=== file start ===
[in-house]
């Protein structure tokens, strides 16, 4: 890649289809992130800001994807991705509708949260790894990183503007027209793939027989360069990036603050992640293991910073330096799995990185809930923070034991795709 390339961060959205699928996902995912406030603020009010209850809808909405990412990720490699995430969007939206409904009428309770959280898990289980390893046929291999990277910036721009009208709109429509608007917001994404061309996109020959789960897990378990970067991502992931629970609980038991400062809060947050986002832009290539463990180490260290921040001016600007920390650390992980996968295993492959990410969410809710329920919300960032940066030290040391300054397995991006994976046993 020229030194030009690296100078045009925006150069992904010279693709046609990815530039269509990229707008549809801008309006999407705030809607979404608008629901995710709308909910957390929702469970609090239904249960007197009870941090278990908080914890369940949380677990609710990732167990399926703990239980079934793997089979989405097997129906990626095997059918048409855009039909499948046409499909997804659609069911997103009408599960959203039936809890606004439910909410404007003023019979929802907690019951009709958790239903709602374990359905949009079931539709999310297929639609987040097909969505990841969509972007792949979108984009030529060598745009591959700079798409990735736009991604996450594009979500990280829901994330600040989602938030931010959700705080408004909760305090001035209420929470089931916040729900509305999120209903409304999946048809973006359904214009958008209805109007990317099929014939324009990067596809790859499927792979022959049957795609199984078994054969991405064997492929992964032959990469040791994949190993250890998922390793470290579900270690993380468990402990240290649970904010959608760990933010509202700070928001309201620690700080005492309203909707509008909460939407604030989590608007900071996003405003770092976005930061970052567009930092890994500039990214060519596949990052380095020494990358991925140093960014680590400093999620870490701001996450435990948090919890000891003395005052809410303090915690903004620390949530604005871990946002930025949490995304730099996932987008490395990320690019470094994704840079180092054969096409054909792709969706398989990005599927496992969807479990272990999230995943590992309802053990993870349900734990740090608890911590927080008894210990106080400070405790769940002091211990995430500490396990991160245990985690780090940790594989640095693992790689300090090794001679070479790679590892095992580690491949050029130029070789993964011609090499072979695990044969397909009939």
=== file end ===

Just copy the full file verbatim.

[in-house]
């Protein structure tokens, strides 16, 4: 890649289809992130800001994807991705509708949260790894990183503007027209793939027989360069990036603050992640293991910073330096799995990185809930923070034991795709 390339961060959205699928996902995912406030603020009010209850809808909405990412990720490699995430969007939206409904009428309770959280898990289980390893046929291999990277910036721009009208709109429509608007917001994404061309996109020959789960897990378990970067991502992931629970609980038991400062809060947050986002832009290539463990180490260290921040001016600007920390650390992980996968295993492959990410969410809710329920919300960032940066030290040391300054397995991006994976046993 020229030194030009690296100078045009925006150069992904010279693709046609990815530039269509990229707008549809801008309006999407705030809607979404608008629901995710709308909910957390929702469970609090239904249960007197009870941090278990908080914890369940949380677990609710990732167990399926703990239980079934793997089979989405097997129906990626095997059918048409855009039909499948046409499909997804659609069911997103009408599960959203039936809890606004439910909410404007003023019979929802907690019951009709958790239903709602374990359905949009079931539709999310297929639609987040097909969505990841969509972007792949979108984009030529060598745009591959700079798409990735736009991604996450594009979500990280829901994330600040989602938030931010959700705080408004909760305090001035209420929470089931916040729900509305999120209903409304999946048809973006359904214009958008209805109007990317099929014939324009990067596809790859499927792979022959049957795609199984078994054969991405064997492929992964032959990469040791994949190993250890998922390793470290579900270690993380468990402990240290649970904010959608760990933010509202700070928001309201620690700080005492309203909707509008909460939407604030989590608007900071996003405003770092976005930061970052567009930092890994500039990214060519596949990052380095020494990358991925140093960014680590400093999620870490701001996450435990948090919890000891003395005052809410303090915690903004620390949530604005871990946002930025949490995304730099996932987008490395990320690019470094994704840079180092054969096409054909792709969706398989990005599927496992969807479990272990999230995943590992309802053990993870349900734990740090608890911590927080008894210990106080400070405790769940002091211990995430500490396990991160245990985690780090940790594989640095693992790689300090090794001679070479790679590892095992580690491949050029130029070789993964011609090499072979695990044969397909009939």